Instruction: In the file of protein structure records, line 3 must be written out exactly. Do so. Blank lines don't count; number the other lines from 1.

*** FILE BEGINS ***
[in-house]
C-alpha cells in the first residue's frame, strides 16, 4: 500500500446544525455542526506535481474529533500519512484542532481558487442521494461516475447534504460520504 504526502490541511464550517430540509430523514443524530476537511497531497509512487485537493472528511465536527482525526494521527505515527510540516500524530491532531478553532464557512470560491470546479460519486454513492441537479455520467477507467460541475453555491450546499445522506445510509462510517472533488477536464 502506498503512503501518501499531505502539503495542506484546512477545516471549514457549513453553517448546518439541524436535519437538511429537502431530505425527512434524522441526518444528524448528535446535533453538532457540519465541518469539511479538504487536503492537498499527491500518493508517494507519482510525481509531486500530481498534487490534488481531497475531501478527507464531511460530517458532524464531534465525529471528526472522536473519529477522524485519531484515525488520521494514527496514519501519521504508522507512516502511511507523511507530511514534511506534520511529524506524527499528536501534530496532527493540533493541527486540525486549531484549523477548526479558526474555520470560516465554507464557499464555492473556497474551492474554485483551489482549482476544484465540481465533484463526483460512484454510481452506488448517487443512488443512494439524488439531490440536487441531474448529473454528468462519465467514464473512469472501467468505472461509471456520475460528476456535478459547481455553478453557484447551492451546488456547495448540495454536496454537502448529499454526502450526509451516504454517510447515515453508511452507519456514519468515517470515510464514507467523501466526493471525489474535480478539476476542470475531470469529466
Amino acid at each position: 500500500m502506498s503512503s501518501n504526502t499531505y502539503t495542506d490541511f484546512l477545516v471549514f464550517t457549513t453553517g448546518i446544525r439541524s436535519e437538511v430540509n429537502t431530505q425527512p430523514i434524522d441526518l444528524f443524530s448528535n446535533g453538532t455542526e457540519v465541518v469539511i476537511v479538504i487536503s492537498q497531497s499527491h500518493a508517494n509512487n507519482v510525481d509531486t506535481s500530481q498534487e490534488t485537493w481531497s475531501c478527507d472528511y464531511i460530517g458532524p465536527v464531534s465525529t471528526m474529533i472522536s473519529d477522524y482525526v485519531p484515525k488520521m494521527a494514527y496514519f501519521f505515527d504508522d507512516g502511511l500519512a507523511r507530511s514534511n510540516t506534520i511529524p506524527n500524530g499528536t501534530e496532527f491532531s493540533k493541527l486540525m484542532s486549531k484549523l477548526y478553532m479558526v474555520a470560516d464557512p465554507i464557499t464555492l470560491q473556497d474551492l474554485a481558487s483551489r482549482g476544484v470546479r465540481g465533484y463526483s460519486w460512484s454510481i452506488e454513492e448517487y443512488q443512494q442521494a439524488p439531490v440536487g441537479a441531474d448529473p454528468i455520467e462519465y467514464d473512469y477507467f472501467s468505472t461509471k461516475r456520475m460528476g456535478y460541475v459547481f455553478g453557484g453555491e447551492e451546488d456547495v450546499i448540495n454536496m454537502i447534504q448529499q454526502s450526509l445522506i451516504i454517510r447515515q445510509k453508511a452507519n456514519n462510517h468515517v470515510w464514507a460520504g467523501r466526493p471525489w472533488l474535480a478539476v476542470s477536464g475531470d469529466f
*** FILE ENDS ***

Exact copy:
Amino acid at each position: 500500500m502506498s503512503s501518501n504526502t499531505y502539503t495542506d490541511f484546512l477545516v471549514f464550517t457549513t453553517g448546518i446544525r439541524s436535519e437538511v430540509n429537502t431530505q425527512p430523514i434524522d441526518l444528524f443524530s448528535n446535533g453538532t455542526e457540519v465541518v469539511i476537511v479538504i487536503s492537498q497531497s499527491h500518493a508517494n509512487n507519482v510525481d509531486t506535481s500530481q498534487e490534488t485537493w481531497s475531501c478527507d472528511y464531511i460530517g458532524p465536527v464531534s465525529t471528526m474529533i472522536s473519529d477522524y482525526v485519531p484515525k488520521m494521527a494514527y496514519f501519521f505515527d504508522d507512516g502511511l500519512a507523511r507530511s514534511n510540516t506534520i511529524p506524527n500524530g499528536t501534530e496532527f491532531s493540533k493541527l486540525m484542532s486549531k484549523l477548526y478553532m479558526v474555520a470560516d464557512p465554507i464557499t464555492l470560491q473556497d474551492l474554485a481558487s483551489r482549482g476544484v470546479r465540481g465533484y463526483s460519486w460512484s454510481i452506488e454513492e448517487y443512488q443512494q442521494a439524488p439531490v440536487g441537479a441531474d448529473p454528468i455520467e462519465y467514464d473512469y477507467f472501467s468505472t461509471k461516475r456520475m460528476g456535478y460541475v459547481f455553478g453557484g453555491e447551492e451546488d456547495v450546499i448540495n454536496m454537502i447534504q448529499q454526502s450526509l445522506i451516504i454517510r447515515q445510509k453508511a452507519n456514519n462510517h468515517v470515510w464514507a460520504g467523501r466526493p471525489w472533488l474535480a478539476v476542470s477536464g475531470d469529466f